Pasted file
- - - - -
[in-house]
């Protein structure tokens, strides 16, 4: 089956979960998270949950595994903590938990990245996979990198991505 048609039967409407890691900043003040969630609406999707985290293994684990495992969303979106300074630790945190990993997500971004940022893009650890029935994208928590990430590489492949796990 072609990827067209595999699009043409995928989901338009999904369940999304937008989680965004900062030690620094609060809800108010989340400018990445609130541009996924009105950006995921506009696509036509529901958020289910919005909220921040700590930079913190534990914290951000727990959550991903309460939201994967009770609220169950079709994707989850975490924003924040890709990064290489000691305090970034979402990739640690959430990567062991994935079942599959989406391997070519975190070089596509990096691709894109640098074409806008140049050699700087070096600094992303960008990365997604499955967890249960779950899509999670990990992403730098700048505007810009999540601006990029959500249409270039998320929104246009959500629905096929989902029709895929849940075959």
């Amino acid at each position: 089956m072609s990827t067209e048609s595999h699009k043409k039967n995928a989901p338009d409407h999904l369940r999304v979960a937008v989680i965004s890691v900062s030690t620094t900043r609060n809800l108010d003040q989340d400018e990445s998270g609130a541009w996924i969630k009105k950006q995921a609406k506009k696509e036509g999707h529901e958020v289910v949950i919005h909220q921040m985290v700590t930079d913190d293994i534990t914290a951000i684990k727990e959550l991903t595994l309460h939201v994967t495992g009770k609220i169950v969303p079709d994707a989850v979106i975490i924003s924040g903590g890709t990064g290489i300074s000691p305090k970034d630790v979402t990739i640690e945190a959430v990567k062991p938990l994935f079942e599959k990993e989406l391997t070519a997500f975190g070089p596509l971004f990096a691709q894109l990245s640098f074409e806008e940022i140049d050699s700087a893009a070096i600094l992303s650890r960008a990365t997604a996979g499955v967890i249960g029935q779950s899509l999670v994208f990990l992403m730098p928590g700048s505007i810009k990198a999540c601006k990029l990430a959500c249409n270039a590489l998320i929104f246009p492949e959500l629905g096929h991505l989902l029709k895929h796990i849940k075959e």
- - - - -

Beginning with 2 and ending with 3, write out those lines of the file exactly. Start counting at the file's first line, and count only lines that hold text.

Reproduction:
């Protein structure tokens, strides 16, 4: 089956979960998270949950595994903590938990990245996979990198991505 048609039967409407890691900043003040969630609406999707985290293994684990495992969303979106300074630790945190990993997500971004940022893009650890029935994208928590990430590489492949796990 072609990827067209595999699009043409995928989901338009999904369940999304937008989680965004900062030690620094609060809800108010989340400018990445609130541009996924009105950006995921506009696509036509529901958020289910919005909220921040700590930079913190534990914290951000727990959550991903309460939201994967009770609220169950079709994707989850975490924003924040890709990064290489000691305090970034979402990739640690959430990567062991994935079942599959989406391997070519975190070089596509990096691709894109640098074409806008140049050699700087070096600094992303960008990365997604499955967890249960779950899509999670990990992403730098700048505007810009999540601006990029959500249409270039998320929104246009959500629905096929989902029709895929849940075959």
């Amino acid at each position: 089956m072609s990827t067209e048609s595999h699009k043409k039967n995928a989901p338009d409407h999904l369940r999304v979960a937008v989680i965004s890691v900062s030690t620094t900043r609060n809800l108010d003040q989340d400018e990445s998270g609130a541009w996924i969630k009105k950006q995921a609406k506009k696509e036509g999707h529901e958020v289910v949950i919005h909220q921040m985290v700590t930079d913190d293994i534990t914290a951000i684990k727990e959550l991903t595994l309460h939201v994967t495992g009770k609220i169950v969303p079709d994707a989850v979106i975490i924003s924040g903590g890709t990064g290489i300074s000691p305090k970034d630790v979402t990739i640690e945190a959430v990567k062991p938990l994935f079942e599959k990993e989406l391997t070519a997500f975190g070089p596509l971004f990096a691709q894109l990245s640098f074409e806008e940022i140049d050699s700087a893009a070096i600094l992303s650890r960008a990365t997604a996979g499955v967890i249960g029935q779950s899509l999670v994208f990990l992403m730098p928590g700048s505007i810009k990198a999540c601006k990029l990430a959500c249409n270039a590489l998320i929104f246009p492949e959500l629905g096929h991505l989902l029709k895929h796990i849940k075959e």